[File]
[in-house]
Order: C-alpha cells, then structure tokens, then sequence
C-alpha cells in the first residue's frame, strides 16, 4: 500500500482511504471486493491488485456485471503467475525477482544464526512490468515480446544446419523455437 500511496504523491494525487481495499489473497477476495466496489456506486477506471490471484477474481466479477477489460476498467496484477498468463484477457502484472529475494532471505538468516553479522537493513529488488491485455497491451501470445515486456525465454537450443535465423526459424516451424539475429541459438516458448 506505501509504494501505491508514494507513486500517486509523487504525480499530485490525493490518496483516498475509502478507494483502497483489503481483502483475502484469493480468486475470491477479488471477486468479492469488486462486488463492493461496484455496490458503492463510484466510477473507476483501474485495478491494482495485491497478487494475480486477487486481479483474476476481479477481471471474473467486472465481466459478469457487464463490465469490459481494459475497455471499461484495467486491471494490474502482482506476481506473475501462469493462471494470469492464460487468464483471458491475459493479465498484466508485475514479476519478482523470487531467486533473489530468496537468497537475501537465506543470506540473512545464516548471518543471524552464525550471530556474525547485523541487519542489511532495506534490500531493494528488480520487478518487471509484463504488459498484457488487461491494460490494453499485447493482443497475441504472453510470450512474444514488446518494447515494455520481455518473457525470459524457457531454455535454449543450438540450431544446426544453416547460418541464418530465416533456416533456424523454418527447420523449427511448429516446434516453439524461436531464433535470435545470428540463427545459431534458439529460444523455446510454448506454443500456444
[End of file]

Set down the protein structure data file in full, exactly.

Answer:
[in-house]
Order: C-alpha cells, then structure tokens, then sequence
C-alpha cells in the first residue's frame, strides 16, 4: 500500500482511504471486493491488485456485471503467475525477482544464526512490468515480446544446419523455437 500511496504523491494525487481495499489473497477476495466496489456506486477506471490471484477474481466479477477489460476498467496484477498468463484477457502484472529475494532471505538468516553479522537493513529488488491485455497491451501470445515486456525465454537450443535465423526459424516451424539475429541459438516458448 506505501509504494501505491508514494507513486500517486509523487504525480499530485490525493490518496483516498475509502478507494483502497483489503481483502483475502484469493480468486475470491477479488471477486468479492469488486462486488463492493461496484455496490458503492463510484466510477473507476483501474485495478491494482495485491497478487494475480486477487486481479483474476476481479477481471471474473467486472465481466459478469457487464463490465469490459481494459475497455471499461484495467486491471494490474502482482506476481506473475501462469493462471494470469492464460487468464483471458491475459493479465498484466508485475514479476519478482523470487531467486533473489530468496537468497537475501537465506543470506540473512545464516548471518543471524552464525550471530556474525547485523541487519542489511532495506534490500531493494528488480520487478518487471509484463504488459498484457488487461491494460490494453499485447493482443497475441504472453510470450512474444514488446518494447515494455520481455518473457525470459524457457531454455535454449543450438540450431544446426544453416547460418541464418530465416533456416533456424523454418527447420523449427511448429516446434516453439524461436531464433535470435545470428540463427545459431534458439529460444523455446510454448506454443500456444